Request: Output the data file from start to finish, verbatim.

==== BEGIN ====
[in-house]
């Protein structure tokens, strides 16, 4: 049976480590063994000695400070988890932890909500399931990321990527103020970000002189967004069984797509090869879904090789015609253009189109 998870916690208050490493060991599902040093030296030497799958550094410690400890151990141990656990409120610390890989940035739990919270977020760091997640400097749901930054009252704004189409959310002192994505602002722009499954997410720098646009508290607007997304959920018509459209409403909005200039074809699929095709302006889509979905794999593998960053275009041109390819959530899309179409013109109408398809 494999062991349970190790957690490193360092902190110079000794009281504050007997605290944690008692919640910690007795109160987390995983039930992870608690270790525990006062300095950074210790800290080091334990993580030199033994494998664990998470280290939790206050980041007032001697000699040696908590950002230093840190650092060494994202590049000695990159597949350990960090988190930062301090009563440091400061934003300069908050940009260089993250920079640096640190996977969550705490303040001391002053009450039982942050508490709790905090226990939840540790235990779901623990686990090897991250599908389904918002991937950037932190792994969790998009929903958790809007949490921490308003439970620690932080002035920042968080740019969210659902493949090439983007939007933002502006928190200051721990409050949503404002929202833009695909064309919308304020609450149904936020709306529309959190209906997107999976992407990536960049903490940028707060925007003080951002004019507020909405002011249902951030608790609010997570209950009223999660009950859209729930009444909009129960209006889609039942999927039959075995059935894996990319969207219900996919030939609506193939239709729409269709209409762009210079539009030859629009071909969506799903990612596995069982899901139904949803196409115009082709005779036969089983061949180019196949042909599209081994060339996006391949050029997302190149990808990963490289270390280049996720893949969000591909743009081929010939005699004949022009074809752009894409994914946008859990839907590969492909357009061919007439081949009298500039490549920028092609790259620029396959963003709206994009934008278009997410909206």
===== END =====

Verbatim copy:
[in-house]
């Protein structure tokens, strides 16, 4: 049976480590063994000695400070988890932890909500399931990321990527103020970000002189967004069984797509090869879904090789015609253009189109 998870916690208050490493060991599902040093030296030497799958550094410690400890151990141990656990409120610390890989940035739990919270977020760091997640400097749901930054009252704004189409959310002192994505602002722009499954997410720098646009508290607007997304959920018509459209409403909005200039074809699929095709302006889509979905794999593998960053275009041109390819959530899309179409013109109408398809 494999062991349970190790957690490193360092902190110079000794009281504050007997605290944690008692919640910690007795109160987390995983039930992870608690270790525990006062300095950074210790800290080091334990993580030199033994494998664990998470280290939790206050980041007032001697000699040696908590950002230093840190650092060494994202590049000695990159597949350990960090988190930062301090009563440091400061934003300069908050940009260089993250920079640096640190996977969550705490303040001391002053009450039982942050508490709790905090226990939840540790235990779901623990686990090897991250599908389904918002991937950037932190792994969790998009929903958790809007949490921490308003439970620690932080002035920042968080740019969210659902493949090439983007939007933002502006928190200051721990409050949503404002929202833009695909064309919308304020609450149904936020709306529309959190209906997107999976992407990536960049903490940028707060925007003080951002004019507020909405002011249902951030608790609010997570209950009223999660009950859209729930009444909009129960209006889609039942999927039959075995059935894996990319969207219900996919030939609506193939239709729409269709209409762009210079539009030859629009071909969506799903990612596995069982899901139904949803196409115009082709005779036969089983061949180019196949042909599209081994060339996006391949050029997302190149990808990963490289270390280049996720893949969000591909743009081929010939005699004949022009074809752009894409994914946008859990839907590969492909357009061919007439081949009298500039490549920028092609790259620029396959963003709206994009934008278009997410909206």